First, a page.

November 2017


LATEST ON THE TIMELINE : From Bridge Farm to Westham, the untold story of Pevensey School


ON THE eve of the commemoration of the 150th anniversary of the beaching of the Pevensey Whale, the famous finback whale made a star appearance this evening, seen by audiences of South East Today across the South East of England as well as by audiences of Look East, across the East of England.—Bay Life 12 November 2015

In the broadcast segment, some of which was filmed on the beach at Normans Bay and at Westham and Pevensey Primary School between 3-5 November, people heard about the story of the Pevensey Whale.

Documented by University of Cambridge Museum of Zoology Collections Manager, Mat Lowe, together with sequences about the history of the story, as well as local people offering their views, the segment is one of a number that will be broadcast about the opening of ‘Whale Hall’ in Cambridge in the Summer of 2016.

Whale Hall will see the famous skeleton suspended over two floors in a specially designed atrium. The new museum experience seems likely to become one of the most engaging gateway experiences to any museum of zoology in the country.

In the broadcast sequence, local man, RJ Smith showed some of the unique pictures that have been handed down in his family since 1865.

Children from Westham and Pevensey Primary School were seen reciting a skipping rhyme discovered locally by a volunteer working with the Pevensey Timeline Association. The rhyme was sung by children in playgrounds across the region at the time. In all likelihood the rhyme was also sung by the side of the Whale in November 1865.

In a ‘reveal’ in the final sequence, collections manager, Mat Lowe showed the children at the school a vertebrae of the Pevensey Whale that had been especially brought to the school all the way from Cambridge.

The appearance of the Pevensey Whale story on the BBC this evening (November 12) on the eve of the 150th commemoration of the beaching of the Whale is timely.

The visit by the Look East BBC team to the locality is likely to be one of a number of broadcasts that we will be seeing in the media. Interest in the story of the Pevensey Whale is beginning to build.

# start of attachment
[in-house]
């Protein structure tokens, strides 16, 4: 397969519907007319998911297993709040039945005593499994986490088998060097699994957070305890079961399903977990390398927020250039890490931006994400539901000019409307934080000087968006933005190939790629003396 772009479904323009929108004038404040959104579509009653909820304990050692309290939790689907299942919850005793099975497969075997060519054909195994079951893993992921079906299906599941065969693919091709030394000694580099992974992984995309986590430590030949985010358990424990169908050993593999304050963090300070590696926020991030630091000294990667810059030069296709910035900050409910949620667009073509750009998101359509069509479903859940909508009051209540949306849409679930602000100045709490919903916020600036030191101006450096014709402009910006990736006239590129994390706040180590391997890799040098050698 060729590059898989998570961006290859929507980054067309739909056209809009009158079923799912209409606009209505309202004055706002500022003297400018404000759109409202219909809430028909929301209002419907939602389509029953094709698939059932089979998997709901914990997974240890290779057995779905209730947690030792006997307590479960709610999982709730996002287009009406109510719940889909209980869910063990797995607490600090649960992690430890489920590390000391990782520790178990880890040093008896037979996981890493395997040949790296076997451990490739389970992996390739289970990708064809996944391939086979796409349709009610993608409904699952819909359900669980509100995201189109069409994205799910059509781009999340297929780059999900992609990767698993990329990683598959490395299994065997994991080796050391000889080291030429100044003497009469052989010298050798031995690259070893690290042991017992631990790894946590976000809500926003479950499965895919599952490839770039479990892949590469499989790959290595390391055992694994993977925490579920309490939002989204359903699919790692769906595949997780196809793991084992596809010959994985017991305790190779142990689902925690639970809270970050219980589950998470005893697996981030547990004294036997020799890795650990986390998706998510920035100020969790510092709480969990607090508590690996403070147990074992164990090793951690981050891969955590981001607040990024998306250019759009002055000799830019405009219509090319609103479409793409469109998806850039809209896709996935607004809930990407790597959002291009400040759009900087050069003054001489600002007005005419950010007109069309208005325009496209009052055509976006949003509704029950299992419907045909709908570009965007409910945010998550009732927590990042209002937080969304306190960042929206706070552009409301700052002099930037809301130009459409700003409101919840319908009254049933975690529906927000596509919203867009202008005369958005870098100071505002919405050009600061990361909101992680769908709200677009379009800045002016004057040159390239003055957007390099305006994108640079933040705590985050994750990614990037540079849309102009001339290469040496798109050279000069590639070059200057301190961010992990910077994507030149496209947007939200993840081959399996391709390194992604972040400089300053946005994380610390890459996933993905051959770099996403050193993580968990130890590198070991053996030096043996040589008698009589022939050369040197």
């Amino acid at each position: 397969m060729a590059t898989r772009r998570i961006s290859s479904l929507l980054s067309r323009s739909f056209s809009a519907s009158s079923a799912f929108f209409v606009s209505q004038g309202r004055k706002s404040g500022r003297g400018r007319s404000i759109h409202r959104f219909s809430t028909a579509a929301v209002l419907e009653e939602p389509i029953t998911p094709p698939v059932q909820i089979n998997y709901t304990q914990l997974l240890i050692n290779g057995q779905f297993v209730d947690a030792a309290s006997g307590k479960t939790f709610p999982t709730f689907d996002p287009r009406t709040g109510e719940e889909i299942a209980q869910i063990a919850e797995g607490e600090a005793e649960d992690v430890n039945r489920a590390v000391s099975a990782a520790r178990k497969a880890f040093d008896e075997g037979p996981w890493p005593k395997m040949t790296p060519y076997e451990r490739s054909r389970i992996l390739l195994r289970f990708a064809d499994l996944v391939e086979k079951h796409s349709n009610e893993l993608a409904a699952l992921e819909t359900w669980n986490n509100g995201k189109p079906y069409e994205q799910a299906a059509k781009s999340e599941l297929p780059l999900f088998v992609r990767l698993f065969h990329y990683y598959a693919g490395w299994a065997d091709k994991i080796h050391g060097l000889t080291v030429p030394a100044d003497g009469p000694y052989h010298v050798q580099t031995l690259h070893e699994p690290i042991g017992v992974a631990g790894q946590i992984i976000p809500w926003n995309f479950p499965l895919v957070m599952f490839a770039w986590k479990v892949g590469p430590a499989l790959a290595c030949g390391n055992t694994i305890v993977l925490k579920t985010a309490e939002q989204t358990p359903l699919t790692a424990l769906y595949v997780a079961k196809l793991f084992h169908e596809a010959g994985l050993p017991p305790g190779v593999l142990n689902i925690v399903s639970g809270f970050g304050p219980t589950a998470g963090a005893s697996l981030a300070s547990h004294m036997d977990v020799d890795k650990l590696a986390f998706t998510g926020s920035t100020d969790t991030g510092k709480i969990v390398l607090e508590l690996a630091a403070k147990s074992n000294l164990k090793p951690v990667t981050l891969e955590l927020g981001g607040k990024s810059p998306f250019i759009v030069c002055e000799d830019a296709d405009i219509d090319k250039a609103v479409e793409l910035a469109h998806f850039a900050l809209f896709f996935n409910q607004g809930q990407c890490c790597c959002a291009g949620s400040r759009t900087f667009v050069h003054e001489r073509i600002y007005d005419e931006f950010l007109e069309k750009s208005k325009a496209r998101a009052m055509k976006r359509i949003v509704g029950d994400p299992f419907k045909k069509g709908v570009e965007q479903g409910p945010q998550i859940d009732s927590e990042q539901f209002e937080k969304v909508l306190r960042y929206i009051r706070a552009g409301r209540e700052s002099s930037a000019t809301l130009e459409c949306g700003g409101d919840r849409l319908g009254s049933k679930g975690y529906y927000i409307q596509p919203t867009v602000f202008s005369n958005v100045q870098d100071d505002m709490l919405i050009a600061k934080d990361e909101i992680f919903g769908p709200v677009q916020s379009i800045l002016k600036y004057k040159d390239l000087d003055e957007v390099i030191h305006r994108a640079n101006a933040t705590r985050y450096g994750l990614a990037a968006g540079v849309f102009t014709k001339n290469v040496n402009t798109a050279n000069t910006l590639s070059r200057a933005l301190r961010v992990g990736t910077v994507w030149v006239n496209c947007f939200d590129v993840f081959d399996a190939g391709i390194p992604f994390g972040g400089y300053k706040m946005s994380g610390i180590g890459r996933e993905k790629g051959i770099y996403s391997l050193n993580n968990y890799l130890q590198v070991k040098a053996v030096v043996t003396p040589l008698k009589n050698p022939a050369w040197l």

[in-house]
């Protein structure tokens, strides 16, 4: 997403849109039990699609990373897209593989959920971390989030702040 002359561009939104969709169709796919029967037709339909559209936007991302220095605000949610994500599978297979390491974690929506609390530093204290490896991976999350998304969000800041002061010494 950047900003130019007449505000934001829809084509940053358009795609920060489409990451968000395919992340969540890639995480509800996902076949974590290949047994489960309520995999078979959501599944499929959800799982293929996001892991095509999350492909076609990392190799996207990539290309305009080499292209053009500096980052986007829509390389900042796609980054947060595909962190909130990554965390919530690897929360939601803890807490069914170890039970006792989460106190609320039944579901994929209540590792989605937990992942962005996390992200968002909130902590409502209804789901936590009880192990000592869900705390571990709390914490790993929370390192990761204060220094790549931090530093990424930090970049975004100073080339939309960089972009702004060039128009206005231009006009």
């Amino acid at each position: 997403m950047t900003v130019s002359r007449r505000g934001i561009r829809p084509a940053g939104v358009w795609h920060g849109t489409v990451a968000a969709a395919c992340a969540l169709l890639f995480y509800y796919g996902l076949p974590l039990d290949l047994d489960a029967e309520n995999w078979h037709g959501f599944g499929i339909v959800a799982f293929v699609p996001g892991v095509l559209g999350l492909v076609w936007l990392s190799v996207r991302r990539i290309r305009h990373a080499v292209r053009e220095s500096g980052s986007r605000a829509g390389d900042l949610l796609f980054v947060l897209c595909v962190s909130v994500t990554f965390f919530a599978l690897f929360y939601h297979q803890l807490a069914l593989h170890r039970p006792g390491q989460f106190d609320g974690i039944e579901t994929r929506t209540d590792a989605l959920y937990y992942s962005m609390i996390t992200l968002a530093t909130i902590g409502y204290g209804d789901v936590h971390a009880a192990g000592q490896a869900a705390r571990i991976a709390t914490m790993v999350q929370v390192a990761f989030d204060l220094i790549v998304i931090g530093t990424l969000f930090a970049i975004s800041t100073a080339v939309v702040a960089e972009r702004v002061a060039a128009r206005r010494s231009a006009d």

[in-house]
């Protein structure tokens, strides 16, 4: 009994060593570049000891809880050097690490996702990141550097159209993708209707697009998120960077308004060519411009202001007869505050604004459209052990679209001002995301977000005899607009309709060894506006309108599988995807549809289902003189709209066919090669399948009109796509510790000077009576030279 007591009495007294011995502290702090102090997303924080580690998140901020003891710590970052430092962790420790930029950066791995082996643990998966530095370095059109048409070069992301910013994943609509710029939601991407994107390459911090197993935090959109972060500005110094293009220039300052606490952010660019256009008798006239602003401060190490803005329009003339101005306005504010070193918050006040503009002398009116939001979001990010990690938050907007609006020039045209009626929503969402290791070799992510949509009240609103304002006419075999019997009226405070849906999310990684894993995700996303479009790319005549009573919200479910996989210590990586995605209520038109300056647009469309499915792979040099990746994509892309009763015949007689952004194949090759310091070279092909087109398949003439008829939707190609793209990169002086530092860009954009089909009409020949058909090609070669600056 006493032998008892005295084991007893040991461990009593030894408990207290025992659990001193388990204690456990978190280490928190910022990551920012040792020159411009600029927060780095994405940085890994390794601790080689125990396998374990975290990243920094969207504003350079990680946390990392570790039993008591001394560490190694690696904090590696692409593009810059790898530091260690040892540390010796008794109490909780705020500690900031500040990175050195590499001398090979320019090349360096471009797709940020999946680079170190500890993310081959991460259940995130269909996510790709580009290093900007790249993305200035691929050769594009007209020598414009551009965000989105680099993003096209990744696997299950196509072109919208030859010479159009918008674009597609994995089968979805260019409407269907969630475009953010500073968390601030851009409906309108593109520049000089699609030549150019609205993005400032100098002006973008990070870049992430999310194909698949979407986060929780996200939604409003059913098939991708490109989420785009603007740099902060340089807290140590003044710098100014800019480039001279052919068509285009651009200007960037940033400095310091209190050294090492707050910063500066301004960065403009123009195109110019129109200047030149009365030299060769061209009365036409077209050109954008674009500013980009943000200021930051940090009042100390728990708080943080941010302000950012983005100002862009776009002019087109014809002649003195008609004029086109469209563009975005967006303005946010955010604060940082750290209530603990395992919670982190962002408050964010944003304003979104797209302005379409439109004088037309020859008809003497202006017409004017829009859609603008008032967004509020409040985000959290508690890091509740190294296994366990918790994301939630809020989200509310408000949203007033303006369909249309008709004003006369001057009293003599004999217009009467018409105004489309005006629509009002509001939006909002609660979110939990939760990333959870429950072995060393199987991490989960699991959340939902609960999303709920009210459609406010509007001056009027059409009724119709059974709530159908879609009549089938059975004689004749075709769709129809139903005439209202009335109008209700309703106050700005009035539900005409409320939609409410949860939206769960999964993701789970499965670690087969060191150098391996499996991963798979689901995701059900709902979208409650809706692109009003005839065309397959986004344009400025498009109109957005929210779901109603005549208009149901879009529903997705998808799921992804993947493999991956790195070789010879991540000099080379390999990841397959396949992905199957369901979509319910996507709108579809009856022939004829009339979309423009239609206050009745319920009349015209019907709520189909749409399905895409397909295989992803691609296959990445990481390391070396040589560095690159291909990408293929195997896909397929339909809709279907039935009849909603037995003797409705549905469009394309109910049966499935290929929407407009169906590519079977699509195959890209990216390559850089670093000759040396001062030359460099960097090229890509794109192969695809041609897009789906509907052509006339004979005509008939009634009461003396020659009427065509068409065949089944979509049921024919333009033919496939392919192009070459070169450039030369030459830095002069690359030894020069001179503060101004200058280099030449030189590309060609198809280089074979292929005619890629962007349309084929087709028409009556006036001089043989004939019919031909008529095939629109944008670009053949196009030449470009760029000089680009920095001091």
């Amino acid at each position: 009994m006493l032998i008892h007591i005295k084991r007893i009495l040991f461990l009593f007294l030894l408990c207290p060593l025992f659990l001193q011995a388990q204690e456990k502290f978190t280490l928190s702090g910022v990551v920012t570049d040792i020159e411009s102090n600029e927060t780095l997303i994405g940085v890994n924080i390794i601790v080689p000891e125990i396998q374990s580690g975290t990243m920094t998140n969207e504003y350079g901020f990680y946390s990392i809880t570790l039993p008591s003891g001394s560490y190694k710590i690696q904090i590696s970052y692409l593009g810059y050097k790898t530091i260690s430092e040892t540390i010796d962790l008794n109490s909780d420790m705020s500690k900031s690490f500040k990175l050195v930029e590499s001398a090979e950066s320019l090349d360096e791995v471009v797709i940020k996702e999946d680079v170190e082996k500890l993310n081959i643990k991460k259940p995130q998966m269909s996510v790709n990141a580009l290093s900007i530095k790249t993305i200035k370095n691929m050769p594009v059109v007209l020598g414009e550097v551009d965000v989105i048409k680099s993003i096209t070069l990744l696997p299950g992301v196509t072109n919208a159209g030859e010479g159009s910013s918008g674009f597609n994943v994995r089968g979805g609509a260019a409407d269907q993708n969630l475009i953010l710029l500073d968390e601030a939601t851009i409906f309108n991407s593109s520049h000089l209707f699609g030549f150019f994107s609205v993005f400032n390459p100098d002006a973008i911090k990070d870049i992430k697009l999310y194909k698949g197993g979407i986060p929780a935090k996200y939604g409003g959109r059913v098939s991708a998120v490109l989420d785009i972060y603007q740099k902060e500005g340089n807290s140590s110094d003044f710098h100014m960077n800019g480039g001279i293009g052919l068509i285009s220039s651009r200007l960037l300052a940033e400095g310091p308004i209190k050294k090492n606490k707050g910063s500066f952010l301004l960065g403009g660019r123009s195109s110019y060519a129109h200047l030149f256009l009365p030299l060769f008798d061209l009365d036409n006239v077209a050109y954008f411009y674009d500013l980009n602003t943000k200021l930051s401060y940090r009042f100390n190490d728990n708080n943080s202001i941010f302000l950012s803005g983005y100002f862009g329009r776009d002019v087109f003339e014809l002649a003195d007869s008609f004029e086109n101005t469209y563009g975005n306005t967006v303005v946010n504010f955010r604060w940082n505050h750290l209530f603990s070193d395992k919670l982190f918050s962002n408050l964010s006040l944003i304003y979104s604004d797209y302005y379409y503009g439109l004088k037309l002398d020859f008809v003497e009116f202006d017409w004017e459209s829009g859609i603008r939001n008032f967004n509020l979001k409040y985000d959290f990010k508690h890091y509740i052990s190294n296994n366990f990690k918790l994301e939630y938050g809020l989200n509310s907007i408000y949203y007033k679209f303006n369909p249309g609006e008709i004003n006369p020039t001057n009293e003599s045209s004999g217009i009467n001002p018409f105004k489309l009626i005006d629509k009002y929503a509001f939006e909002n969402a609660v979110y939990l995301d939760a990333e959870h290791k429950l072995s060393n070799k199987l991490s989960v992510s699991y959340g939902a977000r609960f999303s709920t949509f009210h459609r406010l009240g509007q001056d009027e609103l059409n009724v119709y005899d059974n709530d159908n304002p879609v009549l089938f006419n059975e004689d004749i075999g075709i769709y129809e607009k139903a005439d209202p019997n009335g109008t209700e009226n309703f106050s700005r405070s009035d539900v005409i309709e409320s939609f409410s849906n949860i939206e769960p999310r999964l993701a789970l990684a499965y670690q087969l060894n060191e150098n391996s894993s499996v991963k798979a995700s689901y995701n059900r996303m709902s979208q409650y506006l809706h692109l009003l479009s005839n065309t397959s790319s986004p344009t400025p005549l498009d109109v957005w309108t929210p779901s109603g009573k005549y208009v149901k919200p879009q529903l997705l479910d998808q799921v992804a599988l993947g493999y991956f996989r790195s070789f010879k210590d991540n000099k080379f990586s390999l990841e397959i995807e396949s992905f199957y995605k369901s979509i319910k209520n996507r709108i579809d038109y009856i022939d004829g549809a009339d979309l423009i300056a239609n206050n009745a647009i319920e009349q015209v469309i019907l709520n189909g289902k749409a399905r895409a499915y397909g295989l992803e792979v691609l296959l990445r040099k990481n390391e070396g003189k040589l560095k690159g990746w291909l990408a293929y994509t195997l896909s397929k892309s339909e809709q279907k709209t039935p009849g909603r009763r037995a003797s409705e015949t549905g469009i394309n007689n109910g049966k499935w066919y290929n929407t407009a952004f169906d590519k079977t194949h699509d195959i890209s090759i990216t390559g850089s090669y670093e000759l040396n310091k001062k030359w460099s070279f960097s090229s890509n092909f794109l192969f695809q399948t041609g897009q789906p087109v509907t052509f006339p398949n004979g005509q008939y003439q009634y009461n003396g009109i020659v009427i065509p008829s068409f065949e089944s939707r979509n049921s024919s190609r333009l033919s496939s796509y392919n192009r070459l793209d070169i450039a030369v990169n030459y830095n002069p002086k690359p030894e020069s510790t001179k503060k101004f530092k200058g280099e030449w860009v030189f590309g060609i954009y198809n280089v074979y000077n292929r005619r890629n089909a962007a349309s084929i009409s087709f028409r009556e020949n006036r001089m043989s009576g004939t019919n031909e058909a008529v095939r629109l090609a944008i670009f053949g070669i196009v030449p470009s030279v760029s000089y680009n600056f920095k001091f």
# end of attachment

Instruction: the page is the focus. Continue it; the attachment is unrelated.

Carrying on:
How many of the thousands of people visiting the new museum will want to come to the locality to see where the story began?

The extraordinary story, which will make national news when Whale Hall opens, promises to put part of the story of the Bay on the local history map in a new way. Will the Pevensey Whale story become part of the ‘visitor destination’ experience? There are some tantalising possibilities with regard to potential local economic regeneration initiatives.

There are already a series of initiatives being planned to promote the story, primarily being undertaken by the Pevensey Timeline Association. They involve potential exhibitions of the story as it happened here, a sculptural representation of the Pevensey Whale to be sited in the Sea Road car park and licensed merchandise to buy for visitors to the locality.

The broadcast segment this evening marks the latest chapter in the story of the Pevensey Whale. The story looks likely to build in excitement and interest both locally and nationally as preparations continue towards the opening of the £18 million new museum.

The opening of Whale Hall in Cambridge in the summer of 2016 will mark a new set of opportunities for businesses and organisations in the locality to tell the story of the evening of 13 November 1865 when one of the largest finback whales in the world was washed ashore here in Pevensey Haven.

IMAGE CREDIT : University of Cambridge Museum of Zoology. Pevensey, November 2015